Ditto for the HPCSA. They simply wouldn’t talk to me about why they were going after Prof. Noakes as if he were a medical devil incarnate.

Prof. Noakes at the “Banting for Babies” trial early last year (source)

Again, that piqued my interest as a journalist. If there were nothing to hide, why were they keeping everything such a secret?

From there, the rest, as they say, is history. The more I dug, the more orthodox doctors I spoke to, the more their criticisms – more like venomous personal attacks on a distinguished colleague – just didn’t make sense scientifically, ethically or professionally. It all seemed like a vicious over-reaction.

Would you say your experience with LCHF reflects the general experience of others who have come to the diet?

I can’t really answer for the experience of others. I know there is great variety. From my own experience, I can say that I only started on the lifestyle about nine months after I started writing about it. Twitter trolls kept accusing me of being a “closet Banter,” a “cheerleader” for Prof. Noakes, etc. They said that made me biased, unethical, etc., ad nauseum. So I thought I might as well be hanged for the lamb (a great LCHF food) as for the tougher sheep.

I decided to give LCHF eating a try. I had no preconceptions, as I had tried every other diet under the sun in more than 30 years writing on health. Not for weight loss, as I’ve never had a weight problem, but just for health. I was also mostly vegetarian at the time and didn’t much relish the prospect of eating meat. 

I went cold turkey (another good Banting meat). I cut out all bread, pasta, pizza, chocolate, sugar, all personal favourites. I was a BIG chocoholic. My experience was astoundingly positive. After a week to 10 days I started feeling different, better in many subtle ways. Especially mood swings and that predictable “afternoon slump” that would have me reaching for a high-carb snack as if my life depended on it. The only variable that had changed was to my diet.

I kept it quiet at first because I knew if I started bleating about my personal experience, it would energise the trolls. Now I don’t care what they say and no longer bother to give them oxygen. If anyone accuses me of bias in Prof. Noakes’ favour, or any other LCHF expert, I say: “sure I’m biased – in favour of good science.” And if anyone can show me the science to prove they’re wrong, I’ll publish it.

Why the recent clampdown on journalists (Nina Teicholz, US) and doctors (Dr. Gary Fettke, Australia) who question the conventional wisdom on nutrition?

On a macro level, I see it as powerful, global vested interests at work, drug, food and soft drink industries who have a lot to lose if the low-fat, high-carb paradigm is no longer mainstream. On a micro level, it is individual doctors, dietitians and academics who are in bed with those industries and who have bad cases of cognitive dissonance and confirmation bias.

As Upton Sinclair said: “It is difficult to get a man to understand something when his salary depends on his not understanding it.” Prof. Rory Collins in the UK and his irrational support for statins is but one of the most egregious examples.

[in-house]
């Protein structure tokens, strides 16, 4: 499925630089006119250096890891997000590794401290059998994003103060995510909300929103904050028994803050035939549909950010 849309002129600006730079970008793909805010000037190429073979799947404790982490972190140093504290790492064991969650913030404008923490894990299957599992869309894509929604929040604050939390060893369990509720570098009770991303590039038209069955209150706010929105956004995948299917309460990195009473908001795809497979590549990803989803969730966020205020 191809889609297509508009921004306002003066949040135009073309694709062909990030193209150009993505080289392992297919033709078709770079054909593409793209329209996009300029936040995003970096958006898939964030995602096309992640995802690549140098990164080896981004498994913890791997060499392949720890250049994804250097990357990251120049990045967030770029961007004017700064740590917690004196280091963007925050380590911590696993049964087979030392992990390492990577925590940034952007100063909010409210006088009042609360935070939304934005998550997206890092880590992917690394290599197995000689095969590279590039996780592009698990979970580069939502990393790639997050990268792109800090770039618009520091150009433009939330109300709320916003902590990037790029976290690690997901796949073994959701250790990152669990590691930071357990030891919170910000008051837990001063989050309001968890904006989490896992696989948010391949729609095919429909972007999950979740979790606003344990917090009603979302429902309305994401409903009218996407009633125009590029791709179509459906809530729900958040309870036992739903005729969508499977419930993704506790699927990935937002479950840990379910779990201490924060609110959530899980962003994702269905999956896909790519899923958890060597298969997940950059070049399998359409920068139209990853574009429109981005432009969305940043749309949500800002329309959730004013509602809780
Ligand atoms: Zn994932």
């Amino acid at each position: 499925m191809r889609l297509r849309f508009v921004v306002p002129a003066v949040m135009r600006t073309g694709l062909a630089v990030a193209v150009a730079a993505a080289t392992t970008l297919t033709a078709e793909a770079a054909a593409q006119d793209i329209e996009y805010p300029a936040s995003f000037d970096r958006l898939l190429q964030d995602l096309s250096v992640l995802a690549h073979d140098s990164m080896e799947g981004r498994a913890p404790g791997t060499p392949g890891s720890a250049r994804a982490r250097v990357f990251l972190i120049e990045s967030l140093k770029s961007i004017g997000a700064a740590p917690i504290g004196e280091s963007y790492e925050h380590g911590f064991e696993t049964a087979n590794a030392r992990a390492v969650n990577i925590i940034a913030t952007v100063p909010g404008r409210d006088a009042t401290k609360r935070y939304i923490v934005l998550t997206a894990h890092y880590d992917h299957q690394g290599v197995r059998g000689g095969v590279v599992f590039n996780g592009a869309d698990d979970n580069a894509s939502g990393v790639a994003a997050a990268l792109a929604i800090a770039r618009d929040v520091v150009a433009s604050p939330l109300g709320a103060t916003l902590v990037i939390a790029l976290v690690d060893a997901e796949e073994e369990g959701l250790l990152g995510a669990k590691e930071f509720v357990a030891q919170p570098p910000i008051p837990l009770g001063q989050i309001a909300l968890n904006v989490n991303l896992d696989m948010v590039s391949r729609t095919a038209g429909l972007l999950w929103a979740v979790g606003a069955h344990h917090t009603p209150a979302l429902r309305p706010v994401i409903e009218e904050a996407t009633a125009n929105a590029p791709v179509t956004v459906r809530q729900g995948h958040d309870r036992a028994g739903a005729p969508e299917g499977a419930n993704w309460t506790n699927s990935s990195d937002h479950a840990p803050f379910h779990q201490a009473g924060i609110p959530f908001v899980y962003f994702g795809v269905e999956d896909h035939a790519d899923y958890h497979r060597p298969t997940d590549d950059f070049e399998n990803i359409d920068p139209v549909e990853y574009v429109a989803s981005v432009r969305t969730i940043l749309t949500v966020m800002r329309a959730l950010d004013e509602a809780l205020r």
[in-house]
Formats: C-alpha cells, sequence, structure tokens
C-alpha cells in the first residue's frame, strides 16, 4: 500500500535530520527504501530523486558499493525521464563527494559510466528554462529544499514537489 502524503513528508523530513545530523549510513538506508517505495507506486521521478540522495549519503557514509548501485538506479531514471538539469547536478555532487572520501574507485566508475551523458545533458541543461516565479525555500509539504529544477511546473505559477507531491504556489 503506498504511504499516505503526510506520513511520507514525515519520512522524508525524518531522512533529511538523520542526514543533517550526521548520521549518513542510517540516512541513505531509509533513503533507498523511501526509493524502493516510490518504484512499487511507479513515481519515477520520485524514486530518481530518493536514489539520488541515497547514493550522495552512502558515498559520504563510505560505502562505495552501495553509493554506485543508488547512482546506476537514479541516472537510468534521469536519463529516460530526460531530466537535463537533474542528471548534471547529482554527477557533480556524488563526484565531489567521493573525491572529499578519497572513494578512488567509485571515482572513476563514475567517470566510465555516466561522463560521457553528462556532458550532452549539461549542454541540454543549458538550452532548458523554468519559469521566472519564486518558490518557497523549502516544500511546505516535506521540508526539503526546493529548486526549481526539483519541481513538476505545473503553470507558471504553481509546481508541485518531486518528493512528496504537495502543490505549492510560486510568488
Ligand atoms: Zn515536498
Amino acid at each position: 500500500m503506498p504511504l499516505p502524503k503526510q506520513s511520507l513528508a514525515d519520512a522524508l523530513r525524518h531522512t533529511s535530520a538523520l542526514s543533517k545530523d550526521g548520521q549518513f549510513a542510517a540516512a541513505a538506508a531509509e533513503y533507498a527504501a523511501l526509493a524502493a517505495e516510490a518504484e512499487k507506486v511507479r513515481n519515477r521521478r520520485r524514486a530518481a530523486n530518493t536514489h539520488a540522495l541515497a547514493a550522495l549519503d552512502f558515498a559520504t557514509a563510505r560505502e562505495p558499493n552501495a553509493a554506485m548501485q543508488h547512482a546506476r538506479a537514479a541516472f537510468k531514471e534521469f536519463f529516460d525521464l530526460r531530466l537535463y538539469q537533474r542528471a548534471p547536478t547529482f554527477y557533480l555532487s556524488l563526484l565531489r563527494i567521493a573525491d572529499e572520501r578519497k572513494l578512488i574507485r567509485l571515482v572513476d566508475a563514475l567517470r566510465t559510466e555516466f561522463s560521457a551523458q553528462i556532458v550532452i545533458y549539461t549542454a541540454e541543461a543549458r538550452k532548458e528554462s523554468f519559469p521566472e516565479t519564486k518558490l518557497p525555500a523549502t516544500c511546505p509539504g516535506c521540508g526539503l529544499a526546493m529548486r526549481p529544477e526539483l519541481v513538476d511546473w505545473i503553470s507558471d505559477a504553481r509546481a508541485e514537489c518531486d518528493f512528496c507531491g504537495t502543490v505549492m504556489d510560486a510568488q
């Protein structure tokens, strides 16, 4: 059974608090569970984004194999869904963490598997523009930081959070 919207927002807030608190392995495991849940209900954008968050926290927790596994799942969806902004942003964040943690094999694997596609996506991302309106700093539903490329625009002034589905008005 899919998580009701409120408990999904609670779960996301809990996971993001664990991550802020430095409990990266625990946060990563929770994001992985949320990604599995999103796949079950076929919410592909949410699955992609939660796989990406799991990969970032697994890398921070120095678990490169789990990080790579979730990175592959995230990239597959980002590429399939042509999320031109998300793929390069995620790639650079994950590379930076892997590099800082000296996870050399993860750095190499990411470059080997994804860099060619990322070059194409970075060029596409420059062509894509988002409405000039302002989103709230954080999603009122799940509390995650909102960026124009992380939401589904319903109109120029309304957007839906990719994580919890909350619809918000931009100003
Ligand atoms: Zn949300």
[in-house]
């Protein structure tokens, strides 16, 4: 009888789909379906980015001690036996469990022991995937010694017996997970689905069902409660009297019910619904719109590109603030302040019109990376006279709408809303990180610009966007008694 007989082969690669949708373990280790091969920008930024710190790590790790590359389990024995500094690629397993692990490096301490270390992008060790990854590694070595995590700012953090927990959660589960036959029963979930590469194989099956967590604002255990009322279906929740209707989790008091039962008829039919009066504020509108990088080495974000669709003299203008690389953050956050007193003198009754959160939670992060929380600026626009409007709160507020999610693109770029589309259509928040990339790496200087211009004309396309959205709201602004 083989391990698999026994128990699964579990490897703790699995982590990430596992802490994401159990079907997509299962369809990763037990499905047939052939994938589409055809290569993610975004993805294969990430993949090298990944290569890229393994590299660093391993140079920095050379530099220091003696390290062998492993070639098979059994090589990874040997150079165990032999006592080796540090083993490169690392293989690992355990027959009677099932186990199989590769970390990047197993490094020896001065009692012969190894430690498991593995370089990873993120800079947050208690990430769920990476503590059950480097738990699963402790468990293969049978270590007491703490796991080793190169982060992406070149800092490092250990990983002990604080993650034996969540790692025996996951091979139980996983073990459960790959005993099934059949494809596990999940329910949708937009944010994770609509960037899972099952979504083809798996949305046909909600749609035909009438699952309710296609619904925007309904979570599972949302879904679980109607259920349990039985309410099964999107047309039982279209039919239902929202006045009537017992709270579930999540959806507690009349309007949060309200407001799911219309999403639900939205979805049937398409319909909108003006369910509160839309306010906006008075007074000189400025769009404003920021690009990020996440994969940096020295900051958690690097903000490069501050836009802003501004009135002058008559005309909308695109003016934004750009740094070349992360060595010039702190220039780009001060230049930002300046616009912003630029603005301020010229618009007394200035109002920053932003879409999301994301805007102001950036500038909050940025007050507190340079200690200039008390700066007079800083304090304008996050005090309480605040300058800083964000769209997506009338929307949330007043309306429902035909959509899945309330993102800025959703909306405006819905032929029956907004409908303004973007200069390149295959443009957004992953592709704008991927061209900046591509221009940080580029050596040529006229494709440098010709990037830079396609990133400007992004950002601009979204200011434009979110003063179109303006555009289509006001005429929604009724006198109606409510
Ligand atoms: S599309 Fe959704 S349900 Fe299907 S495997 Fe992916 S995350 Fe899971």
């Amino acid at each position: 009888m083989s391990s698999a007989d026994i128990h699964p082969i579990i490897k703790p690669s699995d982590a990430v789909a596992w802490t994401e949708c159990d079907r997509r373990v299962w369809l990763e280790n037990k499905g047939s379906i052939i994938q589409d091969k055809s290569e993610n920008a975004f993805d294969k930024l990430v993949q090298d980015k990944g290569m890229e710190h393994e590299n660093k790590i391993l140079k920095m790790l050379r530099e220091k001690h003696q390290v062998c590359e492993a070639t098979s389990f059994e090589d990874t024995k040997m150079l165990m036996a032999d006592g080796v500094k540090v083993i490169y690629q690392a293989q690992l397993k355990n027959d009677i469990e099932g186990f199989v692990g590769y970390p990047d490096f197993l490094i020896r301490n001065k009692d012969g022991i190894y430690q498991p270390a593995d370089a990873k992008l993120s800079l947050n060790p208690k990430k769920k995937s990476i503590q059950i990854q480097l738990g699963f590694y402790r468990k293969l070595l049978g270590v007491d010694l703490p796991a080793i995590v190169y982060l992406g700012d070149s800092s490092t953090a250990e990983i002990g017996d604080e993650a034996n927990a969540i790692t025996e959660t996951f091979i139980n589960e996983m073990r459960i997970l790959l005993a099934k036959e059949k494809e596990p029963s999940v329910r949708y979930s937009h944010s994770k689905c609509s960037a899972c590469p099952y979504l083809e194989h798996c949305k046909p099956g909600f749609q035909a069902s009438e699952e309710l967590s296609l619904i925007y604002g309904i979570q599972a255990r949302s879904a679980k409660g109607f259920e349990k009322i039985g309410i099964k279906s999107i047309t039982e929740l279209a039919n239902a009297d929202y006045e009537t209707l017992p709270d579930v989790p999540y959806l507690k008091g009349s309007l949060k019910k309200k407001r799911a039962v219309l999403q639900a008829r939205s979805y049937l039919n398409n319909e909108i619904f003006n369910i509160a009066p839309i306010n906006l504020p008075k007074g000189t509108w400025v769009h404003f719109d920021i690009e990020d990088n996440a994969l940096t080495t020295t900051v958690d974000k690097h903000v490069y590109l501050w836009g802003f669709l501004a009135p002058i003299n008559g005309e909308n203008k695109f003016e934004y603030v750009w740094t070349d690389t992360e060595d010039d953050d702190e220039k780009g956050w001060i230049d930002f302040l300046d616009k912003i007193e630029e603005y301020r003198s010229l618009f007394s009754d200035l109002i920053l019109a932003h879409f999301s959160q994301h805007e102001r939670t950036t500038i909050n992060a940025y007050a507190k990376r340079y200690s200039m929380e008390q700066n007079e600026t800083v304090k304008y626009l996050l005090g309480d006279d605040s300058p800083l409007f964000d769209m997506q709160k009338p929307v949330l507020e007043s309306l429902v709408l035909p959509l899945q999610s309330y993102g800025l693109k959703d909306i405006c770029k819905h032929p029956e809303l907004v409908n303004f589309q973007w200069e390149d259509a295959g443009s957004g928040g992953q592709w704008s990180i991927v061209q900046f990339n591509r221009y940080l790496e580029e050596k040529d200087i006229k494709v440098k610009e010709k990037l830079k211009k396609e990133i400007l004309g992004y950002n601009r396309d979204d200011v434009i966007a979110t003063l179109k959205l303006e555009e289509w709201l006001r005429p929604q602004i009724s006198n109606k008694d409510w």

One thing all these people lack is humility – and the courage it takes to say: “I got it wrong. I’m sorry.”

Is the tide turning on the old ways of thinking about nutrition, and do you see the science vindicating Prof. Noakes and Dr. Fettke, as with Nina Teicholz last month?

Oh I’d say the tide is most definitely turning. Developments in the HPCSA hearing – trial really – against Prof. Noakes in South Africa is one big sign. Another is Down Under – the Australian Health Practitioner Regulation Agency (AHPRA) attack on Dr. Gary Fettke; in the US, the attacks on Nina after publication of her groundbreaking book, The Big Fat Surprise. That’s another book I think every doctor and dietitian should read. 

US author/journalist Nina Teicholz (source)

Recently, nearly 200 assorted Canadian doctors and other health professionals having the courage to speak out.

And most recently, another blockbuster book by US science writer Gary Taubes, The Case Against Sugar. It continues the demolition job science has done on the science – or lack thereof – on which official dietary guidelines have been based for decades.

Not just a tide, a tsunami.

Any recommendations from the LCHF cookbook you think might possibly sway a long-time vegetarian like myself?

I’ve never heard any LCHF “guru” or pioneer I’ve spoken to say that LCHF is for everyone. They all say that there is no one-size-fits-all diet. LCHF is brilliant for those who are obese, diabetic, have heart disease, even cancer. But it’s very much trial and error.

Prof. Noakes once told me he knows of a vegan extreme athlete who is LCHF, and eats only avocado and coconut oil! He says he wouldn’t advise that anyone else do that, but it works for the athlete. His times are good, all his health markers are good – his microbiome clearly copes with that diet.

I have told Prof. Noakes to write Banting for Vegetarians. He has put it on his lengthy “To Do” list.

One of his favourite sayings has become indelibly etched in my mind: If you have to exercise to regulate your weight, your diet is wrong. Get rid of addictive foods.”

Great advice for us all.

To read more from Marika, click here to visit her website, FoodMed.net.
You can follow her on Twitter by clicking here.

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Butter, Meat and Free Speech

It’s official: The BMJ won’t retract “controversial” dietary guidelines article by New York Times best-selling author/journalist Nina Teicholz

Yesterday, the BMJ officially announced that it won’t retract a “controversial” 2015 article by investigative journalist Nina Teicholz, author of NYT best-seller The Big Fat Surprise.

Following a lengthy investigation lasting over a year, the BMJ said that two independent reviewers “found no grounds for retraction,” and that Teicholz’s criticisms of the methods used by the 2015 US Dietary Guidelines Advisory Committee (DGAC) “are within the realm of scientific debate.”